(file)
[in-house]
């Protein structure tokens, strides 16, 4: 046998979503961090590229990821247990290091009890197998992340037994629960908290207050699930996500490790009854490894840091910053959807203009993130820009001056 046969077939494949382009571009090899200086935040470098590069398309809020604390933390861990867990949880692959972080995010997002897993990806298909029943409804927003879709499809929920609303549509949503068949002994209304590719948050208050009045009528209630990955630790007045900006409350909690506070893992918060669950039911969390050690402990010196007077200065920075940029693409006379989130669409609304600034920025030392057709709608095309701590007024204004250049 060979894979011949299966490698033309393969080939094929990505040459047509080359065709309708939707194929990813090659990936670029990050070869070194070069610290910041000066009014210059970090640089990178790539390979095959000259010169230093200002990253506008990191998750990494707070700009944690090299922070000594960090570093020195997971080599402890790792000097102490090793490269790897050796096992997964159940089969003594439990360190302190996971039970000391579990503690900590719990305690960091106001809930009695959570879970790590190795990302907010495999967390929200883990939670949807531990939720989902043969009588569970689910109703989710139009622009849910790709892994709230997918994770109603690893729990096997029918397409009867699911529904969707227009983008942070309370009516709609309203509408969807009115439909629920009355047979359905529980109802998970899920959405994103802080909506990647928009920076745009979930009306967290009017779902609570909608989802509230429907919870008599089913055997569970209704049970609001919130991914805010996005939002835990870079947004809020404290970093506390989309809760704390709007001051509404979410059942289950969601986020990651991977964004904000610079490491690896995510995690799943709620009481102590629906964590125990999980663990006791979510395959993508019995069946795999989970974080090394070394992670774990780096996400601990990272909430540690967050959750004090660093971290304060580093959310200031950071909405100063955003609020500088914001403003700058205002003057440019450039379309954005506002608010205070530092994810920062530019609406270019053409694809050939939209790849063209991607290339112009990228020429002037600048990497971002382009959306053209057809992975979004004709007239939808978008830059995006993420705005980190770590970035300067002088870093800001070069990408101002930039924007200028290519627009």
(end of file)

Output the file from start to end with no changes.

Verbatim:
[in-house]
């Protein structure tokens, strides 16, 4: 046998979503961090590229990821247990290091009890197998992340037994629960908290207050699930996500490790009854490894840091910053959807203009993130820009001056 046969077939494949382009571009090899200086935040470098590069398309809020604390933390861990867990949880692959972080995010997002897993990806298909029943409804927003879709499809929920609303549509949503068949002994209304590719948050208050009045009528209630990955630790007045900006409350909690506070893992918060669950039911969390050690402990010196007077200065920075940029693409006379989130669409609304600034920025030392057709709608095309701590007024204004250049 060979894979011949299966490698033309393969080939094929990505040459047509080359065709309708939707194929990813090659990936670029990050070869070194070069610290910041000066009014210059970090640089990178790539390979095959000259010169230093200002990253506008990191998750990494707070700009944690090299922070000594960090570093020195997971080599402890790792000097102490090793490269790897050796096992997964159940089969003594439990360190302190996971039970000391579990503690900590719990305690960091106001809930009695959570879970790590190795990302907010495999967390929200883990939670949807531990939720989902043969009588569970689910109703989710139009622009849910790709892994709230997918994770109603690893729990096997029918397409009867699911529904969707227009983008942070309370009516709609309203509408969807009115439909629920009355047979359905529980109802998970899920959405994103802080909506990647928009920076745009979930009306967290009017779902609570909608989802509230429907919870008599089913055997569970209704049970609001919130991914805010996005939002835990870079947004809020404290970093506390989309809760704390709007001051509404979410059942289950969601986020990651991977964004904000610079490491690896995510995690799943709620009481102590629906964590125990999980663990006791979510395959993508019995069946795999989970974080090394070394992670774990780096996400601990990272909430540690967050959750004090660093971290304060580093959310200031950071909405100063955003609020500088914001403003700058205002003057440019450039379309954005506002608010205070530092994810920062530019609406270019053409694809050939939209790849063209991607290339112009990228020429002037600048990497971002382009959306053209057809992975979004004709007239939808978008830059995006993420705005980190770590970035300067002088870093800001070069990408101002930039924007200028290519627009």